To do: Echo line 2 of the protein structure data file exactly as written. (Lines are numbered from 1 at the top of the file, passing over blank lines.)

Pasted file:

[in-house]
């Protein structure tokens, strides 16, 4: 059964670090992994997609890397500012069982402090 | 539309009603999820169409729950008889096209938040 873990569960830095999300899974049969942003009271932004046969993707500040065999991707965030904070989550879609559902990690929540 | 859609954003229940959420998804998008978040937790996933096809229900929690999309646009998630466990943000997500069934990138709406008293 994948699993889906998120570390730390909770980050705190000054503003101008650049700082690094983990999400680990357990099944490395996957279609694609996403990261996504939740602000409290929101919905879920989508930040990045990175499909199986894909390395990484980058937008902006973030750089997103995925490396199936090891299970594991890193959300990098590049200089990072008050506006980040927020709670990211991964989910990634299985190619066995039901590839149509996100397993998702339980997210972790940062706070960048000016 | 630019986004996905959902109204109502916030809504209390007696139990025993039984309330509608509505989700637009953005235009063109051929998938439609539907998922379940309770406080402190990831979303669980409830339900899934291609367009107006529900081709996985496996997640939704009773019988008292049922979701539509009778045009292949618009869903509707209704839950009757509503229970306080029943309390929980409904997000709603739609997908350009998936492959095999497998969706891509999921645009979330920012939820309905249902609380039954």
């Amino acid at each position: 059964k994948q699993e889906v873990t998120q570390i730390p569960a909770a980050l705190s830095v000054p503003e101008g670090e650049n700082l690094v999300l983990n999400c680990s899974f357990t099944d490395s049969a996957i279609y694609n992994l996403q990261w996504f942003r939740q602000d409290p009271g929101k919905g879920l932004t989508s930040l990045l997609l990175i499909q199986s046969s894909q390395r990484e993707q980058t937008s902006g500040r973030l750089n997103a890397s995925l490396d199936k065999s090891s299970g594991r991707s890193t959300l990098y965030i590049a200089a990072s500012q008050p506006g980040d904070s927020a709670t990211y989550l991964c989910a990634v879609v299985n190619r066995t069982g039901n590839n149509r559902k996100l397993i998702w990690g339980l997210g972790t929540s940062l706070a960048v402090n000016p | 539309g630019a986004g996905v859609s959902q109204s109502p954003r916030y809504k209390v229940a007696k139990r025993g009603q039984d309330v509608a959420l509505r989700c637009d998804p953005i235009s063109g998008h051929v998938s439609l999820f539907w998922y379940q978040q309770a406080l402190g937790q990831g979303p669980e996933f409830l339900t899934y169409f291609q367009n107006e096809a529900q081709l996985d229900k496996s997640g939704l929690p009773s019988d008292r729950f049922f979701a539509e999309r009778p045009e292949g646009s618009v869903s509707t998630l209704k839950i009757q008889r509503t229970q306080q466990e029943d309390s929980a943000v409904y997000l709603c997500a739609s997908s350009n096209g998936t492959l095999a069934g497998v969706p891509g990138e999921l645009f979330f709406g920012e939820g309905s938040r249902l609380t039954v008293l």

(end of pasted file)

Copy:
């Protein structure tokens, strides 16, 4: 059964670090992994997609890397500012069982402090 | 539309009603999820169409729950008889096209938040 873990569960830095999300899974049969942003009271932004046969993707500040065999991707965030904070989550879609559902990690929540 | 859609954003229940959420998804998008978040937790996933096809229900929690999309646009998630466990943000997500069934990138709406008293 994948699993889906998120570390730390909770980050705190000054503003101008650049700082690094983990999400680990357990099944490395996957279609694609996403990261996504939740602000409290929101919905879920989508930040990045990175499909199986894909390395990484980058937008902006973030750089997103995925490396199936090891299970594991890193959300990098590049200089990072008050506006980040927020709670990211991964989910990634299985190619066995039901590839149509996100397993998702339980997210972790940062706070960048000016 | 630019986004996905959902109204109502916030809504209390007696139990025993039984309330509608509505989700637009953005235009063109051929998938439609539907998922379940309770406080402190990831979303669980409830339900899934291609367009107006529900081709996985496996997640939704009773019988008292049922979701539509009778045009292949618009869903509707209704839950009757509503229970306080029943309390929980409904997000709603739609997908350009998936492959095999497998969706891509999921645009979330920012939820309905249902609380039954």